Although generally not as desirable and yearned-after as those of so-called premium brands, Citroen’s recent models have certainly brought a strong sense of fashionableness to the party and the new Berlingo for 2018 and beyond has a similar face to the eye-catching and in some ways sophisticated C3 Aircross, latest C4 Cactus and the also-van-derived SpaceTourer. Any hope of a newfound strand of aesthetic appeal continuing down the sides through to the rear is dashed, though, as the new model has hardly changed from these angles. The addition of Airbumps adds a touch of visual interest and Soft Sand Metallic suits it well. Seeing 16” steel wheels with trims fitted instead of alloys is worth a grin with the Berlingo’s ethos in mind, but Feel trim as tested lacks Flair guise’s tinted windows.
Wannabe drivers of today’s mandatory and ubiquitous ‘crossover’ SUVs should seriously mull over whether blingy kerb appeal is really worth prioritising over usability, as the cavernous Berlingo offers loads more space and even has a jacked-up seating position matching many medium-sized faux-by-fours.
Citroen’s respected penchant for bestowing its automotive creations with plenty of design flamboyancy and individuality hasn’t made its way into the new Berlingo, which is quite clearly van-based inside and uses perfunctory materials throughout, but they’ll undoubtedly stand up to years of battering from kids, colleagues and clobber.
From the dash-mounted gearstick to the air conditioning controls and the infotainment touchscreen that juts up out of the centre of the dashboard, ergonomics are impressive in the Berlingo and the seats front and rear are comfortable on long journeys, although they do lack side bolstering. The decision to omit native sat nav in favour of mirroring smartphone maps via Android Auto, Apple CarPlay or MirrorLink is perfectly understandable, and purists will appreciate the conventional handbrake present in the uncannily spacious cabin, which has no fewer than 28 storage features incorporated totalling 128 litres in their own right.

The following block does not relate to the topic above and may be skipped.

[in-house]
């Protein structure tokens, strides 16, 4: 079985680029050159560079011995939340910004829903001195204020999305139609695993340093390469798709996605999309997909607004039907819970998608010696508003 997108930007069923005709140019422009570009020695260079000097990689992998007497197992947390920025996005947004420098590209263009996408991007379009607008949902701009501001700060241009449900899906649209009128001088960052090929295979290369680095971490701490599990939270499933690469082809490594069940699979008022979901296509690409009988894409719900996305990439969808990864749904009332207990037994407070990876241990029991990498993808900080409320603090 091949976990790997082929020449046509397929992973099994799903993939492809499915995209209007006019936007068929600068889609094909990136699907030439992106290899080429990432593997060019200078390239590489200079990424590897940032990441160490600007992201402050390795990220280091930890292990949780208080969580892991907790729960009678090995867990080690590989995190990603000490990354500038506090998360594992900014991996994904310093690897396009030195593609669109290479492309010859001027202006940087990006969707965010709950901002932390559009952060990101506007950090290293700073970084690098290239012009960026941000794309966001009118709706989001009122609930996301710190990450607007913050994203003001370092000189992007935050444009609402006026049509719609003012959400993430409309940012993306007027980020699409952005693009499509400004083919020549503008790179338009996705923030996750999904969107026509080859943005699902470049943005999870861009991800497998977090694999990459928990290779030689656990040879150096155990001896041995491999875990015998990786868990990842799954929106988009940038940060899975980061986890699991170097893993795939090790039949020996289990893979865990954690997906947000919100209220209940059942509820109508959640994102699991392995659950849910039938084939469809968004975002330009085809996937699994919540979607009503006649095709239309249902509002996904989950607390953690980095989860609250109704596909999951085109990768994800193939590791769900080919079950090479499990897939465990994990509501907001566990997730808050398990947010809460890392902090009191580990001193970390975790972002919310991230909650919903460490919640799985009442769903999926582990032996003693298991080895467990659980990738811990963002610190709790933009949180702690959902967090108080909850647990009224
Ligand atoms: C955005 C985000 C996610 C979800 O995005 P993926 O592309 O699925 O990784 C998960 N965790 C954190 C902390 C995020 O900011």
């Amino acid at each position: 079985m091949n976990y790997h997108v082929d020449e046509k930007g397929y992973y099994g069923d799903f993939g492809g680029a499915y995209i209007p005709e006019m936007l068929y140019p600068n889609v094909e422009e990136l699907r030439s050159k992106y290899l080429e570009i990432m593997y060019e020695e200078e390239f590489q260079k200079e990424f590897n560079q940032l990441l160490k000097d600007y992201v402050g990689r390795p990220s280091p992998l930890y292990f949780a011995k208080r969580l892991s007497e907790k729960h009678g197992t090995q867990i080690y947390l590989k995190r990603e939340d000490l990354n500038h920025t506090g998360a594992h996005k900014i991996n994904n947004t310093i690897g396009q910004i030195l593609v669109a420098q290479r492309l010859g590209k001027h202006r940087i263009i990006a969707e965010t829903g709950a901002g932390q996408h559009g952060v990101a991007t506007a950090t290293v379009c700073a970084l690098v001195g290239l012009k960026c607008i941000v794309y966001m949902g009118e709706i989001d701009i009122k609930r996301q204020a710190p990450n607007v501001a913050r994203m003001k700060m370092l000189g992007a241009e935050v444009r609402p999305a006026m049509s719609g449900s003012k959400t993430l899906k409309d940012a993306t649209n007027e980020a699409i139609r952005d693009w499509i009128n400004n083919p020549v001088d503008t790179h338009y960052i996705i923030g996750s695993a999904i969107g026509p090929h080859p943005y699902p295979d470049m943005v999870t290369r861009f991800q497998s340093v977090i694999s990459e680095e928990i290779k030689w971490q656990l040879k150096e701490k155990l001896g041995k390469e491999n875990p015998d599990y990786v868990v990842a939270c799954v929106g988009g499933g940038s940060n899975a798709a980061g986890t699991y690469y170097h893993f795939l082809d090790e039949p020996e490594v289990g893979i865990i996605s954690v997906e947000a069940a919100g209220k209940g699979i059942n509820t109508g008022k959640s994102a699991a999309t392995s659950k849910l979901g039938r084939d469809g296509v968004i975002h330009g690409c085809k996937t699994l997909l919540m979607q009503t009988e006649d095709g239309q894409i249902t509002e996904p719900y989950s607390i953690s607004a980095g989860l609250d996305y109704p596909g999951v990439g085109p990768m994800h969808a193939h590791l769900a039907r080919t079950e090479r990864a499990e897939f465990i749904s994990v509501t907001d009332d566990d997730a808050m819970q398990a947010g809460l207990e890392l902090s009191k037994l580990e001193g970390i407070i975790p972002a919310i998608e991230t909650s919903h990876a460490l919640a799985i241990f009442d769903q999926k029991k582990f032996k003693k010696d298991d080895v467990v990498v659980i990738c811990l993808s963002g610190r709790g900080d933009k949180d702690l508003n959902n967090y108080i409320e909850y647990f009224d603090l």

Combined with 775 litres of boot space to the window line, which is a 100-litre increase over its predecessor, plus a variable boot floor, 4,000 litres’ luggage space with the back seats flattened, and a maximum laden weight of 2,060kg, the Berlingo immediately starts stacking up as a mighty fine vehicle for those requiring maximum practicality above all else. The boot may lack ingenious features like SKODA’s Simply Clever suite of accessories, but its shape is nice and square, there’s no load lip to navigate and the rear window hinges open separately, making access much easier than hauling open the long and unwieldy tailgate. A real spare steel wheel is found under the boot floor, and a 12V socket along with four fixing rings are provided.
In 5-seat ‘M’ guise and ‘Feel’ trim as tested, the car lacked the tinted windows and orange seat inserts of ‘Flair’ models, but the impressive array of storage from under the seats to above the dashboard, combined with those nifty sliding doors and a high-up ride with excellent visibility give the new Berlingo plenty of plus-points, and the standard audio system even sounds pretty good.